Movie trailers explained


The first known movie trailer shown in a theater was in November 1913

(WYTV) – Movie trailers are called “trailers” because at first, they appeared after a movie — they trailed the film.

The first known movie trailer shown in a theater was in November 1913.

The advertising manager of the Loews theaters, Nils Granlund, tacked it onto the end of a film. The trailer was for the musical “The Pleasure Seekers,” which was about to open on Broadway. So it really wasn’t a trailer for another movie, but for a live stage play. The trailer included short clips of the rehearsals.

The idea caught on and trailers began appearing routinely after films. It didn’t take long for movie studios to realize trailers could be full film advertisements and would be more effective if they showed up before the movie, instead of after when people are leaving.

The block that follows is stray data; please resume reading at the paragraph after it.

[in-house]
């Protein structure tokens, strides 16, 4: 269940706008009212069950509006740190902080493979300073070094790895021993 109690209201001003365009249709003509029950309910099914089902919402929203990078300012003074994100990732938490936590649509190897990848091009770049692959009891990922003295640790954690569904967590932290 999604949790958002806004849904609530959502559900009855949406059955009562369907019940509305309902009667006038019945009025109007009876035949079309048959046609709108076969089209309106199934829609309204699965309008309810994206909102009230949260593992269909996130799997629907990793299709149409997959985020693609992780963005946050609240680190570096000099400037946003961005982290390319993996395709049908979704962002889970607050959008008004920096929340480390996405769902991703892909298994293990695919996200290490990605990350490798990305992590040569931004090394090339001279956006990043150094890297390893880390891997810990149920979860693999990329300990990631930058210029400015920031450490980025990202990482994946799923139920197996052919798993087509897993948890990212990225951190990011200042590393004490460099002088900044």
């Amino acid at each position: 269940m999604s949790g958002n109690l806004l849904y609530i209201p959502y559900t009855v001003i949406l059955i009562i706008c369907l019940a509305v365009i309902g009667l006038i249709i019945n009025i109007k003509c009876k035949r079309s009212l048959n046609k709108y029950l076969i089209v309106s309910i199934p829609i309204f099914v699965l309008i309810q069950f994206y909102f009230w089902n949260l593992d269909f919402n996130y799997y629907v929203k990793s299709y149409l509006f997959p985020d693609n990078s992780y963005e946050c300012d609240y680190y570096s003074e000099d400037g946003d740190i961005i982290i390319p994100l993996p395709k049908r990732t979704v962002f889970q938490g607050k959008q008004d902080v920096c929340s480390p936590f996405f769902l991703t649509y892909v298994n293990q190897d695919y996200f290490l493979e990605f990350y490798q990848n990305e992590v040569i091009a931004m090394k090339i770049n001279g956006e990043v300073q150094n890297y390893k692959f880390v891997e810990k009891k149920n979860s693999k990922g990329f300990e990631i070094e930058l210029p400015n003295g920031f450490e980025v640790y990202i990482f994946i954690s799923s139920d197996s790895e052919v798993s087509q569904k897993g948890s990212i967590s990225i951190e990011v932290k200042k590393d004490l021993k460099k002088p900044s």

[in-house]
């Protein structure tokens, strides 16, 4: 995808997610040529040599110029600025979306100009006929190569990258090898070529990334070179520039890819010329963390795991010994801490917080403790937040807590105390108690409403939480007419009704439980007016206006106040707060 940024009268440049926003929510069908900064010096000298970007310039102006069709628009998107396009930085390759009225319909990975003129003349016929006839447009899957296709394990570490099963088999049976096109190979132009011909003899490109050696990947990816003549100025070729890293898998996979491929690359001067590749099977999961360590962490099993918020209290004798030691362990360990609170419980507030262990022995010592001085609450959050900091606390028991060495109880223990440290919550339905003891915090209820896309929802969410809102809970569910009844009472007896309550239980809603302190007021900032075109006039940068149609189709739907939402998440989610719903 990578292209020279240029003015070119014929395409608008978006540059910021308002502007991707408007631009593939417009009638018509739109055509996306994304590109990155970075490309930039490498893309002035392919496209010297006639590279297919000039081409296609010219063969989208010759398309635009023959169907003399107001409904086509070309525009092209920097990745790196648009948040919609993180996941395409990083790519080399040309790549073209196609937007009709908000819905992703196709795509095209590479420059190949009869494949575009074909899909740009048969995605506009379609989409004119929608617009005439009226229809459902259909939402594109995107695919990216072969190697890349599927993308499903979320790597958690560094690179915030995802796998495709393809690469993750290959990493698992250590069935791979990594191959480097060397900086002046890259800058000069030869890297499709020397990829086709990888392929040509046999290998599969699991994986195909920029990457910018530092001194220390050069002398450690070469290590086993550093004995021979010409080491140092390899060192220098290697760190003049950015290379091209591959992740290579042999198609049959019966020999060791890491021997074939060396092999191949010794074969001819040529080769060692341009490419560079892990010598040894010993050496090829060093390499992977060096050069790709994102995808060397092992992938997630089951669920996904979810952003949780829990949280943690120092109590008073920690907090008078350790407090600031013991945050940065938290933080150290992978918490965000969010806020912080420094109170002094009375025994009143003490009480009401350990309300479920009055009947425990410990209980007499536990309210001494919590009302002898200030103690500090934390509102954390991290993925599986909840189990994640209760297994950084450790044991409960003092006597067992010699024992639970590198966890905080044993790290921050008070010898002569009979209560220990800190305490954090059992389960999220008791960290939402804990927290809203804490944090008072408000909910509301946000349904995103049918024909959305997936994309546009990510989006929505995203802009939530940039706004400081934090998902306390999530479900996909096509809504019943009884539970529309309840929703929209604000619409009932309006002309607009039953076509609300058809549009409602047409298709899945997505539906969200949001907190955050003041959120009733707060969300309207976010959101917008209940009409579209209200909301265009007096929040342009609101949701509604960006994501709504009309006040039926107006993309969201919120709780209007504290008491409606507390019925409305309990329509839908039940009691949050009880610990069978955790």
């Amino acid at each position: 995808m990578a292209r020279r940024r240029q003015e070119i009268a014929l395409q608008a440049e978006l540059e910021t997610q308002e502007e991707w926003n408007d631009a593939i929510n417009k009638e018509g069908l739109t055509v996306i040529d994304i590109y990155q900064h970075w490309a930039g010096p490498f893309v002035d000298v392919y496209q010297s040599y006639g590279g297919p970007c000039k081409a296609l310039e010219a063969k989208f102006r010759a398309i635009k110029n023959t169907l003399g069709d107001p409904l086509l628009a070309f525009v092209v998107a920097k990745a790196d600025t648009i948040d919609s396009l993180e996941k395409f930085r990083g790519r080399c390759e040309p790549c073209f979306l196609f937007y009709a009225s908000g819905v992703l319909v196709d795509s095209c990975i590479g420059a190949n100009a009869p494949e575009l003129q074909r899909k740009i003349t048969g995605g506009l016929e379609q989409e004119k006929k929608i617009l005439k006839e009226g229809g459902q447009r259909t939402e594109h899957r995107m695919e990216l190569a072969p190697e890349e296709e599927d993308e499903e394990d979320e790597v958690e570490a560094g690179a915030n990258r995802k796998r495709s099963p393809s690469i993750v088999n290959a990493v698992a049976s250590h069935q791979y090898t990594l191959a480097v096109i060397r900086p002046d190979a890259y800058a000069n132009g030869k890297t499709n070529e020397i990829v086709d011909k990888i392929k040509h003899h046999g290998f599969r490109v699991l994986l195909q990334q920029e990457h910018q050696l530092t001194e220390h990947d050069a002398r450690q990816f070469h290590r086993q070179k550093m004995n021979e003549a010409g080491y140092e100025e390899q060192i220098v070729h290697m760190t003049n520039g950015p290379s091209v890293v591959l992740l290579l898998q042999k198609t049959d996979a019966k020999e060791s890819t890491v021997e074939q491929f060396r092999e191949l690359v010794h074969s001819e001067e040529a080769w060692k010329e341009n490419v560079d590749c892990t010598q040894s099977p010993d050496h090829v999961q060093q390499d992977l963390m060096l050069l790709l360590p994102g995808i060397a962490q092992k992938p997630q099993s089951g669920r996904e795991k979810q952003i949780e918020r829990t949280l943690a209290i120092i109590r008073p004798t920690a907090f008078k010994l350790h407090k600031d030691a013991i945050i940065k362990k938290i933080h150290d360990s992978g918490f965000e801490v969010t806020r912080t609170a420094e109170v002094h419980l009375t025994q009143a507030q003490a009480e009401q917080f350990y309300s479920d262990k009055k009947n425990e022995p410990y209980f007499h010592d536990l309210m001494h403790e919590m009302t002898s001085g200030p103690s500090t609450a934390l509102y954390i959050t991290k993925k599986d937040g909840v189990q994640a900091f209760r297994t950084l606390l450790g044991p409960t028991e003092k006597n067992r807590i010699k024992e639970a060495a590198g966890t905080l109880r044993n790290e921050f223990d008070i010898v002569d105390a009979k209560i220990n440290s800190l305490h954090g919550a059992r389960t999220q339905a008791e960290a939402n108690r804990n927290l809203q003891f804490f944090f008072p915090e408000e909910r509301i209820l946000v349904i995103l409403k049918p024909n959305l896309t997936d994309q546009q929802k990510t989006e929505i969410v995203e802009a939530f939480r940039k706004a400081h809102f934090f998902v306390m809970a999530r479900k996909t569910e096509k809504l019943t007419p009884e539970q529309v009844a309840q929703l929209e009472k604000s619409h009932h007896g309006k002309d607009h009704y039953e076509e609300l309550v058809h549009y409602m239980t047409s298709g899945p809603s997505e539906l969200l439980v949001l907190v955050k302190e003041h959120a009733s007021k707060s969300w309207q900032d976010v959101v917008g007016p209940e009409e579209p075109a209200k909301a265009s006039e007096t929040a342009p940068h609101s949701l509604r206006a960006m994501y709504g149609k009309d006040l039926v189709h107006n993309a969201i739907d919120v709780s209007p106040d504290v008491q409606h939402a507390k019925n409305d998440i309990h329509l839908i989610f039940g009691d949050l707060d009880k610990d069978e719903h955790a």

By the end of the 1930s, the switch was complete.

The most common trailer format today comes in three acts — Act 1 sets up the story, Act 2 highlights the main plot and Act 3 features a powerful piece of music with a visual montage of the action or the humorous moments in the film, depending on the film type.

The Motion Picture Association sets the time limit for any movie trailer shown in theaters or on TV — two-and-a-half minutes with one exception. Each studio can exceed this time limit once per year if it feels a certain movie deserves it.

Trailers shown on the internet or on home videos have no time restrictions.

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